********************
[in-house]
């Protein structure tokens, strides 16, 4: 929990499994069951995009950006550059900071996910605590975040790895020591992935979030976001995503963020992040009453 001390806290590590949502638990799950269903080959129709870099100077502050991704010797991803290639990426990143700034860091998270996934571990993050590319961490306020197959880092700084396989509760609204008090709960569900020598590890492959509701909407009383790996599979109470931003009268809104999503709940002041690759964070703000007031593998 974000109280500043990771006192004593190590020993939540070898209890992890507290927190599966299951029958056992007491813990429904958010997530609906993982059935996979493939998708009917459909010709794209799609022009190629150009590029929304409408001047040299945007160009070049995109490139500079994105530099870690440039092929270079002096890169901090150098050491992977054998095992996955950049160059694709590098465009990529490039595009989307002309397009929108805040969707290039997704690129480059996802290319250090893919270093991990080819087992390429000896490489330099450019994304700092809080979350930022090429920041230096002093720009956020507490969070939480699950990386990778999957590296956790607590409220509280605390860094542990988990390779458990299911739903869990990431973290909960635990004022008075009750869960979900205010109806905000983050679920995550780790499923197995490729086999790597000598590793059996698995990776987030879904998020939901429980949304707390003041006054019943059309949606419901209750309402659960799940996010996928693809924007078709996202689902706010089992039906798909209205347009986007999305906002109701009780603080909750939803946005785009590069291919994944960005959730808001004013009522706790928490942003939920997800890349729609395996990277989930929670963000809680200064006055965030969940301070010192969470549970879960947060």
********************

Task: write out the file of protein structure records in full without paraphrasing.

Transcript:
[in-house]
């Protein structure tokens, strides 16, 4: 929990499994069951995009950006550059900071996910605590975040790895020591992935979030976001995503963020992040009453 001390806290590590949502638990799950269903080959129709870099100077502050991704010797991803290639990426990143700034860091998270996934571990993050590319961490306020197959880092700084396989509760609204008090709960569900020598590890492959509701909407009383790996599979109470931003009268809104999503709940002041690759964070703000007031593998 974000109280500043990771006192004593190590020993939540070898209890992890507290927190599966299951029958056992007491813990429904958010997530609906993982059935996979493939998708009917459909010709794209799609022009190629150009590029929304409408001047040299945007160009070049995109490139500079994105530099870690440039092929270079002096890169901090150098050491992977054998095992996955950049160059694709590098465009990529490039595009989307002309397009929108805040969707290039997704690129480059996802290319250090893919270093991990080819087992390429000896490489330099450019994304700092809080979350930022090429920041230096002093720009956020507490969070939480699950990386990778999957590296956790607590409220509280605390860094542990988990390779458990299911739903869990990431973290909960635990004022008075009750869960979900205010109806905000983050679920995550780790499923197995490729086999790597000598590793059996698995990776987030879904998020939901429980949304707390003041006054019943059309949606419901209750309402659960799940996010996928693809924007078709996202689902706010089992039906798909209205347009986007999305906002109701009780603080909750939803946005785009590069291919994944960005959730808001004013009522706790928490942003939920997800890349729609395996990277989930929670963000809680200064006055965030969940301070010192969470549970879960947060």